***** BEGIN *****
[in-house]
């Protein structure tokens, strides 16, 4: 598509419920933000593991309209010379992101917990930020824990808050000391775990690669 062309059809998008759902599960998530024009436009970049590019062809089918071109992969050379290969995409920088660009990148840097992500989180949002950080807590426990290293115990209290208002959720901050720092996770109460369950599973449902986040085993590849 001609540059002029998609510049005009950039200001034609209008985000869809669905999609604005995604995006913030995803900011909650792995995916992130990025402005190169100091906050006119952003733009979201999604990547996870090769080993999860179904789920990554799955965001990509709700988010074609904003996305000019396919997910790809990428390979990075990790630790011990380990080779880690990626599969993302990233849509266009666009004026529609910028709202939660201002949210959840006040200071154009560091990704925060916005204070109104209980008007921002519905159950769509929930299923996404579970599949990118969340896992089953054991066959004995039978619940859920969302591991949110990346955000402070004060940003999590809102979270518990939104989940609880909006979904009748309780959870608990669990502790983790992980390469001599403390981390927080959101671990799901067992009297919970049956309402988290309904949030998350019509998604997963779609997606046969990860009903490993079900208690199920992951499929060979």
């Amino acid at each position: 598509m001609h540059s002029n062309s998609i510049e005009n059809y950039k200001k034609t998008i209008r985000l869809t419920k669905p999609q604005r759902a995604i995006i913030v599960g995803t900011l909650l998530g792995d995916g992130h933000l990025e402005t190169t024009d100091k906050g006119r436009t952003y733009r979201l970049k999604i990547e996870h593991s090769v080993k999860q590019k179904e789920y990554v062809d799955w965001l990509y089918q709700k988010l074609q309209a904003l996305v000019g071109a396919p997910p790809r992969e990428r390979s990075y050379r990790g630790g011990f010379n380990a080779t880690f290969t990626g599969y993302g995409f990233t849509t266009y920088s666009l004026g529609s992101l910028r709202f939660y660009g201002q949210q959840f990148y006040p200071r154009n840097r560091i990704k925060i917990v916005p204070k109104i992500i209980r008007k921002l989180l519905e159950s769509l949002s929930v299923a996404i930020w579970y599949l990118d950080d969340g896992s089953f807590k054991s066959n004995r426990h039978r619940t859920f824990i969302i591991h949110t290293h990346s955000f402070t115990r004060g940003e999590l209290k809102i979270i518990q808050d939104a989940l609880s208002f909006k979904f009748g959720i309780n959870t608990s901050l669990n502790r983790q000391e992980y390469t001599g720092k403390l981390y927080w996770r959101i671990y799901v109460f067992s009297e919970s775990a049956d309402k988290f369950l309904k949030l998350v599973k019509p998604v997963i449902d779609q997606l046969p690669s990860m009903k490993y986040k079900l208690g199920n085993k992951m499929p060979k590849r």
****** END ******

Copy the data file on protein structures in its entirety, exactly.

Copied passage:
[in-house]
């Protein structure tokens, strides 16, 4: 598509419920933000593991309209010379992101917990930020824990808050000391775990690669 062309059809998008759902599960998530024009436009970049590019062809089918071109992969050379290969995409920088660009990148840097992500989180949002950080807590426990290293115990209290208002959720901050720092996770109460369950599973449902986040085993590849 001609540059002029998609510049005009950039200001034609209008985000869809669905999609604005995604995006913030995803900011909650792995995916992130990025402005190169100091906050006119952003733009979201999604990547996870090769080993999860179904789920990554799955965001990509709700988010074609904003996305000019396919997910790809990428390979990075990790630790011990380990080779880690990626599969993302990233849509266009666009004026529609910028709202939660201002949210959840006040200071154009560091990704925060916005204070109104209980008007921002519905159950769509929930299923996404579970599949990118969340896992089953054991066959004995039978619940859920969302591991949110990346955000402070004060940003999590809102979270518990939104989940609880909006979904009748309780959870608990669990502790983790992980390469001599403390981390927080959101671990799901067992009297919970049956309402988290309904949030998350019509998604997963779609997606046969990860009903490993079900208690199920992951499929060979």
């Amino acid at each position: 598509m001609h540059s002029n062309s998609i510049e005009n059809y950039k200001k034609t998008i209008r985000l869809t419920k669905p999609q604005r759902a995604i995006i913030v599960g995803t900011l909650l998530g792995d995916g992130h933000l990025e402005t190169t024009d100091k906050g006119r436009t952003y733009r979201l970049k999604i990547e996870h593991s090769v080993k999860q590019k179904e789920y990554v062809d799955w965001l990509y089918q709700k988010l074609q309209a904003l996305v000019g071109a396919p997910p790809r992969e990428r390979s990075y050379r990790g630790g011990f010379n380990a080779t880690f290969t990626g599969y993302g995409f990233t849509t266009y920088s666009l004026g529609s992101l910028r709202f939660y660009g201002q949210q959840f990148y006040p200071r154009n840097r560091i990704k925060i917990v916005p204070k109104i992500i209980r008007k921002l989180l519905e159950s769509l949002s929930v299923a996404i930020w579970y599949l990118d950080d969340g896992s089953f807590k054991s066959n004995r426990h039978r619940t859920f824990i969302i591991h949110t290293h990346s955000f402070t115990r004060g940003e999590l209290k809102i979270i518990q808050d939104a989940l609880s208002f909006k979904f009748g959720i309780n959870t608990s901050l669990n502790r983790q000391e992980y390469t001599g720092k403390l981390y927080w996770r959101i671990y799901v109460f067992s009297e919970s775990a049956d309402k988290f369950l309904k949030l998350v599973k019509p998604v997963i449902d779609q997606l046969p690669s990860m009903k490993y986040k079900l208690g199920n085993k992951m499929p060979k590849r």